On Saturday, Mitt Romney announced that his pick for vice president will be Wisconsin Congressman Paul Ryan, who is relatively unknown to Americans on a national scale. A recent CNN poll cites that 46 percent of the country is familiar with Ryan via his famous or infamous budget plan.
No question, Ryan has a firm vision for the country and the federal budget in particular. His plan proposes ominously ambiguous modifications to social programs like Medicare, Medicaid and Social Security, which millions of Americans, whether Democrat, Republican or other, have grown to depend on and look forward to.
Almost immediately, Romney attempted to distance himself from the controversial Ryan Budget, which is futile in light of the numerous occasions he advocated it. At a campaign event less than six months ago, Romney declared, "I'm very supportive of the Ryan budget plan. It's a bold and exciting effort on his part and on the part of the Republicans and it's very much consistent with what I put out earlier."
But the controversy surrounding Ryan's budget has Romney backing off, insisting that he will be coming up with a federal budget of his own. But can a candidate for president successfully distance himself from the ideologies of his own ticket? And furthermore, who among us will believe it?
It's only a matter of time before the conservative pundits come forth to support Romney in a desperate appeal to Independents and elderly voters, perpetuating the idea that just because Ryan is the Vice President-to-be, doesn't mean Romney has irrevocably given the "OK" to Ryan's plan.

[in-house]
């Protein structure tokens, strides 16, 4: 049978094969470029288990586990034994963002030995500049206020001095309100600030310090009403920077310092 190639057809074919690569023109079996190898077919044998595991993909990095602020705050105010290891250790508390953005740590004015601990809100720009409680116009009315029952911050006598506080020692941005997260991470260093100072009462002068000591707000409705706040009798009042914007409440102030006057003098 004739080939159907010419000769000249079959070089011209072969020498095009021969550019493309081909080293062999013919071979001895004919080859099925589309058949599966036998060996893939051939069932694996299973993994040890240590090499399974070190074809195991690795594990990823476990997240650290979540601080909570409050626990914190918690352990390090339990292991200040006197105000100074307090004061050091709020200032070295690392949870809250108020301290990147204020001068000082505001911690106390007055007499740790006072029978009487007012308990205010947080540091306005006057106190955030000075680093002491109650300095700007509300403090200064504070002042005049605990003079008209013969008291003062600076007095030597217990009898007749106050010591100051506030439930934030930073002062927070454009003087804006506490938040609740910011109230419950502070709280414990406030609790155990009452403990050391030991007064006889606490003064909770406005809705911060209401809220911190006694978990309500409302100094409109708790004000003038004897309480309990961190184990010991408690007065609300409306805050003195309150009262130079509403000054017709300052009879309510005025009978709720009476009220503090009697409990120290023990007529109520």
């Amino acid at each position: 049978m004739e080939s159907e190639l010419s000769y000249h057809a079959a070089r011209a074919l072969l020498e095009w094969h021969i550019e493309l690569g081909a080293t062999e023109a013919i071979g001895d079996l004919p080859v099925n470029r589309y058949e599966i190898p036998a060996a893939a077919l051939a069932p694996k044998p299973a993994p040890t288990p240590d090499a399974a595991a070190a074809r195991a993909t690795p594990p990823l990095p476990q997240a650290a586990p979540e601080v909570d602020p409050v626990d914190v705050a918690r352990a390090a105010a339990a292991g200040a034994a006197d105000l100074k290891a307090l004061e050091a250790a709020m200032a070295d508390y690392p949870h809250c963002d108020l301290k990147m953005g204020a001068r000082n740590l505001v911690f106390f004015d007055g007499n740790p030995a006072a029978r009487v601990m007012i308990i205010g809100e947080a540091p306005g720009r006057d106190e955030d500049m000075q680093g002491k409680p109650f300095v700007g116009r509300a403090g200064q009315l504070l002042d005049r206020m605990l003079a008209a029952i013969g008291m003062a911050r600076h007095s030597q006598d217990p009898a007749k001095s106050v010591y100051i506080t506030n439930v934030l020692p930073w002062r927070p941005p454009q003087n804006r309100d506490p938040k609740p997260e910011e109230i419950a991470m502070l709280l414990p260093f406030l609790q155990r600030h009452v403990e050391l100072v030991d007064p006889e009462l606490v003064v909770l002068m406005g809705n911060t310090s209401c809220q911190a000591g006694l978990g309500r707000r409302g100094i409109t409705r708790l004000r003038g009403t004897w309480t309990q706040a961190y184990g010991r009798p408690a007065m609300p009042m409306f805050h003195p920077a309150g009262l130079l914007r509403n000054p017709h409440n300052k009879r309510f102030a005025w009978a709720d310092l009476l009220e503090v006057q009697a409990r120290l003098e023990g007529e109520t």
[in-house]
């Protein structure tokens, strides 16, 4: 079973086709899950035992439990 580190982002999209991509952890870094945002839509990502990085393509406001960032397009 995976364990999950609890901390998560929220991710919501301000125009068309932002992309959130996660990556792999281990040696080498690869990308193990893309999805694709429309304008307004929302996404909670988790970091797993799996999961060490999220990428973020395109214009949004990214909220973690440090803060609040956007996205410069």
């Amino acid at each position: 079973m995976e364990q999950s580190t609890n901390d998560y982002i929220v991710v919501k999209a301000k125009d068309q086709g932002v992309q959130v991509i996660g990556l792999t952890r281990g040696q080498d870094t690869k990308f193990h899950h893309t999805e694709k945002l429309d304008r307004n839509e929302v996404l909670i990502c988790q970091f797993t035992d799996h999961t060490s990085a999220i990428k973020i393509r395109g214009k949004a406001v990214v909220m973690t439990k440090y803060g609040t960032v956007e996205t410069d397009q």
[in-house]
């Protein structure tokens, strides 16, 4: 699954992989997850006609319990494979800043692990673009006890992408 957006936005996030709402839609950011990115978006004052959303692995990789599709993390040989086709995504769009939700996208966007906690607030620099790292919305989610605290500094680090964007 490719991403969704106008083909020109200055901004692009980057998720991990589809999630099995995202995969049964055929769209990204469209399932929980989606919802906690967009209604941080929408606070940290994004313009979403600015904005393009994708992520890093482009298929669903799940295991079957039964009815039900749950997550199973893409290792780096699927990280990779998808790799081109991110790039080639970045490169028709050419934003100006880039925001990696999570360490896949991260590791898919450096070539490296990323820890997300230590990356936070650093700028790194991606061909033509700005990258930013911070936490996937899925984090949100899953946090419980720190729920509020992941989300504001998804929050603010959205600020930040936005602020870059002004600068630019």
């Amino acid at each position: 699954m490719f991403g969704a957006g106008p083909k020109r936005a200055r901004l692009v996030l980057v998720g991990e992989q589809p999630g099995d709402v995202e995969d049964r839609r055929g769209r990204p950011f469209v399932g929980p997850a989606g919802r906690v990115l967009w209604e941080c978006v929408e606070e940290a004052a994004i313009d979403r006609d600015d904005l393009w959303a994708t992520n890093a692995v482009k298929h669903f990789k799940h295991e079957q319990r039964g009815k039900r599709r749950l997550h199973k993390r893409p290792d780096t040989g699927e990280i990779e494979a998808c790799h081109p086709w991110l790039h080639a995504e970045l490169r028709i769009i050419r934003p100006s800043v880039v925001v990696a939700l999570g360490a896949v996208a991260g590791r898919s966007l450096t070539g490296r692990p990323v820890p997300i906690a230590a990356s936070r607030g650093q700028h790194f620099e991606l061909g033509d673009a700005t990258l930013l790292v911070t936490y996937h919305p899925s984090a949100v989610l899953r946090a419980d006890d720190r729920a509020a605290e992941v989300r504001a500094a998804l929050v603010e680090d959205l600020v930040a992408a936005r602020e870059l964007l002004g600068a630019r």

And it will come as no surprise if some of these pundits turn out to be the very voices that criticized President Obama for distancing himself from the likes of Reverend Wright and William Ayers. But one could argue, at the very least, that between Obama distancing himself from his former pastor and Romney from his own veep nominee, there isn't much of a difference, aside from the fact that Obama wasn't running for President with his object of aversion whereas Romney is.
Minus the starkly conservative budget proposal, Ryan's political career is lacking in other areas, including minimal-to-non-existent foreign policy experience, the fact that he's never ran for a statewide office before. Also, like Obama, he has little background in the private sector -- a weakness that Romney has repeatedly asserted should be enough to disqualify an individual for presidency.
So while he seems to be an honorable husband, father, and dedicated Congressman, no offense to Ryan, but why pick him if not for his budget proposals?
Senator John McCain won't say it, but the first premise of choosing Sarah Palin for VP back in 2008 was an attempt to shore up the women's vote, reaching out to a demographic that largely leaned towards Obama.
All Paul Ryan does is further energize a Republican base that may or may not have been fully sold on whether Romney is a "true conservative;" if that was the point, then hats off to the Romney campaign. However, the anti-Obama sentiment is so prominent among said base, they really didn't need any more convincing.
It's the Independents, the black, latino, and gay communities, and the female vote that he should be appealing to, now more than ever, as time is running out.
To win this election, Romney needs to present policies that speak to voters who are unlike him instead of those that further alienate them. Because no matter how far left some centrist voters perceive Barack Obama to be, the far right ticket that Romney is now offering is not their desired solution.
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